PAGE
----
After 20 years, century plant blooms
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Katherine Rippamonti's agave plant had not bloomed until recently, 20 years after her daughter gave it to her.
Agave plants, also known as century plants, bloom once every 20 to 40 years, depending on climate, Rippamonti said.
The plant stands as tall as their flag pole.
"It just started growing over two weeks and it got that tall," her husband Sammy Rippamonti, said.
Their daughter, Mary Kyser, found the plant along the river bank in Rio Lindo near Leakey.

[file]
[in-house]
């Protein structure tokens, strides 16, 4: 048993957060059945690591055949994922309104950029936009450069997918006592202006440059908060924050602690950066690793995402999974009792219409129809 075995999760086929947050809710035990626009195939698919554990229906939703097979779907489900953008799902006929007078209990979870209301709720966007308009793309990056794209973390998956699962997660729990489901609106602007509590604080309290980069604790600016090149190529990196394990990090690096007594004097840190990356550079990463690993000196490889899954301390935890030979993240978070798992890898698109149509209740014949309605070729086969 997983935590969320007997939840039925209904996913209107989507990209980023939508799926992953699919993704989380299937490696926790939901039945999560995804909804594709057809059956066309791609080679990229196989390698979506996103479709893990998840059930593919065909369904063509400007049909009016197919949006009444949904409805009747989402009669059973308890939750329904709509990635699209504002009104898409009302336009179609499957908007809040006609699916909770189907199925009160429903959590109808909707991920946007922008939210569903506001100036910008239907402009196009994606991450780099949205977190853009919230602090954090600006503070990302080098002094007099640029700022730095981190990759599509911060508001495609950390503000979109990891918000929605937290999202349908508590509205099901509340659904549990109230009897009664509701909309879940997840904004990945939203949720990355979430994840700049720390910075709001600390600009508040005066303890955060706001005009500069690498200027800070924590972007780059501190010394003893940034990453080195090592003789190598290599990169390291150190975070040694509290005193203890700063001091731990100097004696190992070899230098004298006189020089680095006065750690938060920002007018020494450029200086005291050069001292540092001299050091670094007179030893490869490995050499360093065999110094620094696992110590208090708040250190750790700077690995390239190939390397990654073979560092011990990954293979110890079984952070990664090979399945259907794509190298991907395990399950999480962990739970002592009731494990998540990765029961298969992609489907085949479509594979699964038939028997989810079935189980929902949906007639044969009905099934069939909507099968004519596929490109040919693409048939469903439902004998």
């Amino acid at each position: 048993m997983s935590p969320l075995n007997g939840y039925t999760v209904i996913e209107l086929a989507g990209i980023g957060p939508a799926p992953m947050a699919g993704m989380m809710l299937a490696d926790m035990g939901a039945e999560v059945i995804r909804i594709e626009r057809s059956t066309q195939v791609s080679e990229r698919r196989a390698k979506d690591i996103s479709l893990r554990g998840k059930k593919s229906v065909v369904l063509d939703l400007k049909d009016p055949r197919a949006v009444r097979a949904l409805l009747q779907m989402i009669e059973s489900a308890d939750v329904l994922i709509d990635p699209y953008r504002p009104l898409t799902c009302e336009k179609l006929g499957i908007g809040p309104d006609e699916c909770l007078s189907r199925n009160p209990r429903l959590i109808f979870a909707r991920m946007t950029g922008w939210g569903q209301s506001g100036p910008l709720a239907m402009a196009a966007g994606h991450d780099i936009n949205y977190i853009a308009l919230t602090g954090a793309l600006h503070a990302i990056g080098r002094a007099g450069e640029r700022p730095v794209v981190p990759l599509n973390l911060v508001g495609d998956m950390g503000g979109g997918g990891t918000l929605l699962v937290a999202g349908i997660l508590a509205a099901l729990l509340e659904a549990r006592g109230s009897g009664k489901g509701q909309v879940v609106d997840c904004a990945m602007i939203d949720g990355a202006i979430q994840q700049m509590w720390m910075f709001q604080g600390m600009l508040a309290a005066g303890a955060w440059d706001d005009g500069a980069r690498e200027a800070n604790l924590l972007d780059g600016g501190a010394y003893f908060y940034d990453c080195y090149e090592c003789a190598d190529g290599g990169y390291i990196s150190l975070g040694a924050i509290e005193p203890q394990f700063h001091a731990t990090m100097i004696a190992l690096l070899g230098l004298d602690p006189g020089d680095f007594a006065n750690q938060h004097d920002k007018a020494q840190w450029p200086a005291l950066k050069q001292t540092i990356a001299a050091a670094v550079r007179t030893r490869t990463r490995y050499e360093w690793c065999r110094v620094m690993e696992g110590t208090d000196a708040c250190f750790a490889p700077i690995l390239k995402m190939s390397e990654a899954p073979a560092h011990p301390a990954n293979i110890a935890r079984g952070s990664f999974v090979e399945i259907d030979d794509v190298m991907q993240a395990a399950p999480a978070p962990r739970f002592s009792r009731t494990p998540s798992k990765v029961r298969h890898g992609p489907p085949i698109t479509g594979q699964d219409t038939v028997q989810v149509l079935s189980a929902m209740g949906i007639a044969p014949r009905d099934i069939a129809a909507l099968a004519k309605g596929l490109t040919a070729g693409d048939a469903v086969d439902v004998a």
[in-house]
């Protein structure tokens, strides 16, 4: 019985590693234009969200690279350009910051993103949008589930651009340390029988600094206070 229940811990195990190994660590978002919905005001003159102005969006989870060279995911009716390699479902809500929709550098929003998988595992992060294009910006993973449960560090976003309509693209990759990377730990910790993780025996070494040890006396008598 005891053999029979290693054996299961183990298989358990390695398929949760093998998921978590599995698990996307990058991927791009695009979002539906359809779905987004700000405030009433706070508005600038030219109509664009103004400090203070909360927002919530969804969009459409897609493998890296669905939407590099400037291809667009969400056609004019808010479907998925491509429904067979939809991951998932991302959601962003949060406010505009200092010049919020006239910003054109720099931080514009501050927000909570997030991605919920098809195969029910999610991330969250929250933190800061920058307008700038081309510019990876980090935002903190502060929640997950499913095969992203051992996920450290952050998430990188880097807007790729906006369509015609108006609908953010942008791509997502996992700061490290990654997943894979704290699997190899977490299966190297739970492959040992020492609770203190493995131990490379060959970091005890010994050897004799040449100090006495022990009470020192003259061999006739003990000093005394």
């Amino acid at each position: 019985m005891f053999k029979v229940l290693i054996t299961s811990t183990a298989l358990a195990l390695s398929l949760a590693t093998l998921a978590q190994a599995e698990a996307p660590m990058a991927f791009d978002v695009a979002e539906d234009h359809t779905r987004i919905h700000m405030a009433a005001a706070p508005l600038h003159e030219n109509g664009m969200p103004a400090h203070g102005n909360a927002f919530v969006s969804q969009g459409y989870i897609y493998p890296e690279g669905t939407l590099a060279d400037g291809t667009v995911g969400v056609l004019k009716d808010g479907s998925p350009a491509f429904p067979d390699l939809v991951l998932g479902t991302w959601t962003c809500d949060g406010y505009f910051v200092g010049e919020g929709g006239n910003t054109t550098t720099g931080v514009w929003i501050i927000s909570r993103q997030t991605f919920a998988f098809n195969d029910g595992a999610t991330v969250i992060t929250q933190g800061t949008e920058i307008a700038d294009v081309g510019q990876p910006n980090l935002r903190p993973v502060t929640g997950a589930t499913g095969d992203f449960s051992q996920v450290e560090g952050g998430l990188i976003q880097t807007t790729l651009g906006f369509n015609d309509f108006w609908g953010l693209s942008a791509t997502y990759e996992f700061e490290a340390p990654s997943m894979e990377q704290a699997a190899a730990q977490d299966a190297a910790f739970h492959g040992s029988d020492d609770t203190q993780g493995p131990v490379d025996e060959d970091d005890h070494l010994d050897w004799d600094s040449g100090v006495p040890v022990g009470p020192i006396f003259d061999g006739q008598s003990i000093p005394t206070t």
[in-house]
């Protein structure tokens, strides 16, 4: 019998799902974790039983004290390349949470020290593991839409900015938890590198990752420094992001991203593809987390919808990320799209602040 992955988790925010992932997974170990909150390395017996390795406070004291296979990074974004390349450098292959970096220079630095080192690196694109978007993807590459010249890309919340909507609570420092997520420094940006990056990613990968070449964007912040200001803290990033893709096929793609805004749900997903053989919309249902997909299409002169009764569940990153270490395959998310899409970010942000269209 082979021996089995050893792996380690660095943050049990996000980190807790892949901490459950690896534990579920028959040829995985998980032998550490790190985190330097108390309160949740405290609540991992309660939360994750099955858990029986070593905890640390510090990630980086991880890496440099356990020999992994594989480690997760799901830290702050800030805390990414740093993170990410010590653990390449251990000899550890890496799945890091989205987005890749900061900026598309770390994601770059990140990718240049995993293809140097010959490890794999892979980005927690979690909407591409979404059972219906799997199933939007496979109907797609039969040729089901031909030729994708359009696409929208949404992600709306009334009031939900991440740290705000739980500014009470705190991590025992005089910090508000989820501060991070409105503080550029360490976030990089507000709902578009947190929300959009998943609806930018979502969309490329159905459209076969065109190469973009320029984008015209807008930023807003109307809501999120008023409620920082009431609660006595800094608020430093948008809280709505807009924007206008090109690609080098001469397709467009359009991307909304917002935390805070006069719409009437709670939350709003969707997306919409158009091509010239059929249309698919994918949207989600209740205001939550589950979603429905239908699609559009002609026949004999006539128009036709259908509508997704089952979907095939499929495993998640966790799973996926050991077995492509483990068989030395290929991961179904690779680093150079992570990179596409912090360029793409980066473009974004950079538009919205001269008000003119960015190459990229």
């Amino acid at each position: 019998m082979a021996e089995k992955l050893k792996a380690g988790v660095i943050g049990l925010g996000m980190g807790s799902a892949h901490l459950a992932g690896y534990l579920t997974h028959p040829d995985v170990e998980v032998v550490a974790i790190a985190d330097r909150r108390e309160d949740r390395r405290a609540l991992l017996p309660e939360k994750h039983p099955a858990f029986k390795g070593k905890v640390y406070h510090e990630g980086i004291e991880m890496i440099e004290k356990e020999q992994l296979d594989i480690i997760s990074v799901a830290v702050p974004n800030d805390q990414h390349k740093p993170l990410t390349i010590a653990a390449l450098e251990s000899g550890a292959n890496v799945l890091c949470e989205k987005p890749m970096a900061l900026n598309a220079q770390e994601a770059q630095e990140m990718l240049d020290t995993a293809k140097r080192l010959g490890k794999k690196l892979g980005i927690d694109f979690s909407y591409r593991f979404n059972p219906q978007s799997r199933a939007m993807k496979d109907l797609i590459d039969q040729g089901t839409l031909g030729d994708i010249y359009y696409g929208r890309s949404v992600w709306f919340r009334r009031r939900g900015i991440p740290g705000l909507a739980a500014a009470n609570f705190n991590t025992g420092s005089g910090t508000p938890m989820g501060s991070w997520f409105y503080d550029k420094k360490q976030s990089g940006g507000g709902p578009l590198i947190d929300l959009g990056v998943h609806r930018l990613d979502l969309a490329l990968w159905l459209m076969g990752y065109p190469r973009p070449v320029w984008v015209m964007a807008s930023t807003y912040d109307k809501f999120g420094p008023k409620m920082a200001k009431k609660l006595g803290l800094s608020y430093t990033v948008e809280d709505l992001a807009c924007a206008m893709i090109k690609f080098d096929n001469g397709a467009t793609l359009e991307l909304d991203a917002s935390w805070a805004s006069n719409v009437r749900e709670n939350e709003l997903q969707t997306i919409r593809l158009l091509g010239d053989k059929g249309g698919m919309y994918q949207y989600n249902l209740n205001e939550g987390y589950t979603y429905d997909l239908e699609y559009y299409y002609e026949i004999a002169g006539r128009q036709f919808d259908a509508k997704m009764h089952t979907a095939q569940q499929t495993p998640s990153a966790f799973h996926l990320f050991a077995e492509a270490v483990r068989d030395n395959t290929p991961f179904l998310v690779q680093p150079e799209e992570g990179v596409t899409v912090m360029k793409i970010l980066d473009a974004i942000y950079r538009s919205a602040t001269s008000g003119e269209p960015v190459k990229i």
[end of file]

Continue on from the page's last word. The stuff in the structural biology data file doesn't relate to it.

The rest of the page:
"It's the first one I've ever seen and probably the last one we'll see," said Rippamonti, a mother of four.
The 76-year-old said she decided to plant the agave on a portion of the property where nothing grew because of the heat.
"I just let nature take care of it," she said.
Kyser told her parents that the plant is usually found growing in the wild in Mexico and used in several ways.
A friend of Rippamonti told her that the top of the plant can be used as a Christmas tree.
"I just hope it doesn't blow over," her husband said.
The two said they have grown fond of the plant and are not sure what they will do with it.
After the plant finishes blooming, it begins to die, they said.